Madrid, Spain The European Union has agreed on how to distribute 13 Palestinian militants exiled under a deal that ended Israel's siege of the Church of the Nativity in Bethlehem, the Spanish Foreign Ministry said Sunday.
But one of those nations said the deal was not finalized, while an official from another was unaware of it.
Spain and Italy will each take three of the militants, Greece and Ireland will each take two, and Portugal and Belgium will each accept one, the Spanish ministry said. It said one would stay in Cyprus, which is not an EU member and is currently putting up the 13 men temporarily.
The ministry at first said Finland would take one of the Palestinians, but after a denial from the Finnish Foreign Ministry, Spain said the man would go to Belgium.
But Belgium said some details remained incomplete.
"In principle we are ready to take one, but we need guarantees on status and security," Belgian Foreign Ministry spokesman Koen Vervaeke said in Brussels.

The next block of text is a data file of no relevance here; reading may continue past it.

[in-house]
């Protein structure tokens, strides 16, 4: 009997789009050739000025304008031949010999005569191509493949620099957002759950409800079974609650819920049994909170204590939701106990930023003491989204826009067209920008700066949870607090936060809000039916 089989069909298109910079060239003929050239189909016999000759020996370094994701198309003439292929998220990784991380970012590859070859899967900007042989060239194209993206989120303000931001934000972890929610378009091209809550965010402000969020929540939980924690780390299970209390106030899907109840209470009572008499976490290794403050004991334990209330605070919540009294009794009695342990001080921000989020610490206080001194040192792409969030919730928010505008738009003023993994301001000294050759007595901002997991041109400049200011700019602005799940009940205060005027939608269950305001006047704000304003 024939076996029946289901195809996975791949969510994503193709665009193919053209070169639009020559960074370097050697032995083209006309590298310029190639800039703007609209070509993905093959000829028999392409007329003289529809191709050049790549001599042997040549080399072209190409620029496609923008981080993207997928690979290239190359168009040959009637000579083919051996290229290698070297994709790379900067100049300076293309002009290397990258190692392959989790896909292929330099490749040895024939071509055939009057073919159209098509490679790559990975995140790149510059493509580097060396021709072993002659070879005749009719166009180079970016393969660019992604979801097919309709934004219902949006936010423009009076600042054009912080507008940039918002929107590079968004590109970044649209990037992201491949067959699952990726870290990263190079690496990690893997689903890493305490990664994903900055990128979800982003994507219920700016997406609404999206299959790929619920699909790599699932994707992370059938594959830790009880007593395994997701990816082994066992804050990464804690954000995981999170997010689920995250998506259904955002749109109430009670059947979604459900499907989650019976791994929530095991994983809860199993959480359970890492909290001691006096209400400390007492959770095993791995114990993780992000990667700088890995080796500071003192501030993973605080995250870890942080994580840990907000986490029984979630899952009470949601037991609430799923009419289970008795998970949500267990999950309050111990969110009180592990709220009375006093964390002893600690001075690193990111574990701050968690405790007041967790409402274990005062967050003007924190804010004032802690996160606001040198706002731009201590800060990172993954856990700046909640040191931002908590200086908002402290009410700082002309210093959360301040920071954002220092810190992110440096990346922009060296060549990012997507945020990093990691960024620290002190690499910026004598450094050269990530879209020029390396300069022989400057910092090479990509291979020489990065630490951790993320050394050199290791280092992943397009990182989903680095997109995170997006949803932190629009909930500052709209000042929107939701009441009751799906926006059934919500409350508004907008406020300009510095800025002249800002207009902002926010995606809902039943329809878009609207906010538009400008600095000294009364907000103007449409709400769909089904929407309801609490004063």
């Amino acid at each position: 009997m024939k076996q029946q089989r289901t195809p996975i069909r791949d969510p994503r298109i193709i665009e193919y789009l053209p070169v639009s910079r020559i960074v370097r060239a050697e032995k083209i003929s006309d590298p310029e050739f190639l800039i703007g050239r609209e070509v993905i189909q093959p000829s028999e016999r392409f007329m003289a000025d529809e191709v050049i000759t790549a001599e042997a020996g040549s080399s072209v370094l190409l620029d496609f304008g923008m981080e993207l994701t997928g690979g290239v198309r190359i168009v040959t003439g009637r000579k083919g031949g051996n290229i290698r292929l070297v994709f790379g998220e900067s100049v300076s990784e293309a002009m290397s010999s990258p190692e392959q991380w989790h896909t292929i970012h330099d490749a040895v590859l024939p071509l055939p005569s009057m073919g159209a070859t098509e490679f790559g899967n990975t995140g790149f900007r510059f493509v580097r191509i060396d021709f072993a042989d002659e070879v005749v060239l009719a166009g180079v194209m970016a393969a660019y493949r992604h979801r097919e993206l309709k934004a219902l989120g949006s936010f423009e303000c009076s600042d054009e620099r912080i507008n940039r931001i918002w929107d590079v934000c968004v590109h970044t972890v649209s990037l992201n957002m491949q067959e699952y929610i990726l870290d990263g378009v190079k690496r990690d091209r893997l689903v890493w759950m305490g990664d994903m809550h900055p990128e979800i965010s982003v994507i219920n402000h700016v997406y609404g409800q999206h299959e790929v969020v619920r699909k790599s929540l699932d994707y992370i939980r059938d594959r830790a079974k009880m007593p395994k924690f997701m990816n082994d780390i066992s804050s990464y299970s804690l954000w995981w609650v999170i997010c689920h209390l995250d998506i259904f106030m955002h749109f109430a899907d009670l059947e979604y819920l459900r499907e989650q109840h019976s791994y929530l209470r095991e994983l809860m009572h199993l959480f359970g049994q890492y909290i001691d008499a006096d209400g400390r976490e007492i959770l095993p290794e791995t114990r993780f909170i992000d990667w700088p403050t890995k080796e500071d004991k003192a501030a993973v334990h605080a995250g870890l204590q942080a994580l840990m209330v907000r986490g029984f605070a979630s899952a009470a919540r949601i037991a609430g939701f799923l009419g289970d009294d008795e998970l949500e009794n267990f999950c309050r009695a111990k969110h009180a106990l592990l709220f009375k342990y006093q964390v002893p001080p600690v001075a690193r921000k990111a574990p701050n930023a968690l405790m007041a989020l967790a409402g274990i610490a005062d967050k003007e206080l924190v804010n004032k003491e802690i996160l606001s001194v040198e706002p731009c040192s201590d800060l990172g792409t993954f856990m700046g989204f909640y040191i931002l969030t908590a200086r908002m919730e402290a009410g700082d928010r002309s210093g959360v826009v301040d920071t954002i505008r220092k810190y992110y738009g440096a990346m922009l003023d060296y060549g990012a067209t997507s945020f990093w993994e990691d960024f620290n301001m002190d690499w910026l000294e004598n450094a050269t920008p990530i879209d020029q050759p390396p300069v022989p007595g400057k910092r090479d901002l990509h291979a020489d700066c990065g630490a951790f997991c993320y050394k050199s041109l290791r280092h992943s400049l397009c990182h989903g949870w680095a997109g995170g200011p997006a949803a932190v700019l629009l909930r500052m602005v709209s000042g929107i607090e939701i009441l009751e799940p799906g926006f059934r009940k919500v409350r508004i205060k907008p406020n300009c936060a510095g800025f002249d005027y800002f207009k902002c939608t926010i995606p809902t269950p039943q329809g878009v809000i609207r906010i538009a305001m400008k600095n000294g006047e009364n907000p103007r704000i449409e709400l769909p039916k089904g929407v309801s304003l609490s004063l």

"Discussions are still going on with nothing confirmed. ... It's a little bit premature to say Belgium accepts to take one," Vervaeke told The Associated Press.
Cypriot Foreign Minister Yiannakis Cassoulides said he had not heard that a militant would remain on the Mediterranean island. Spain, which currently holds the rotating EU presidency, did not say when the 12 men would leave Cyprus. Samir Abu Ghazaleh, the Palestinian envoy to Cyprus, told AP he does not expect them to leave before Tuesday.
Abu Ghazaleh also said he had received no official word on who would go to which country.
Spanish Foreign Minister Josep Pique closed the deal late Saturday after a series of telephone conversations with other EU officials. Miguel Angel Moratinos, EU special envoy for Middle East, also was involved in the negotiations.
The EU offered to take in the militants in a successful effort to defuse the 39-day standoff in Bethlehem, and the 13 were taken to Cyprus to await a decision on their fate.
The Spanish foreign ministry official, who spoke on condition of anonymity, said the militants would be granted special permission to stay under the national laws of their host nations, with police surveillance. He said that they would not be allowed to travel to other EU nations.
EU diplomats had been working for four days to find a solution on the share out of the Palestinians and their legal status once they arrive.
Six EU nations Belgium, Greece, Ireland, Italy, Portugal and Spain agreed last week to take the Palestinians, but the transfer was held up by negotiations over their dispersal and their legal status.
Officials said the breakthrough came when Greece agreed to take two militants and Cyprus one. Cyprus hopes to join the EU in 2004.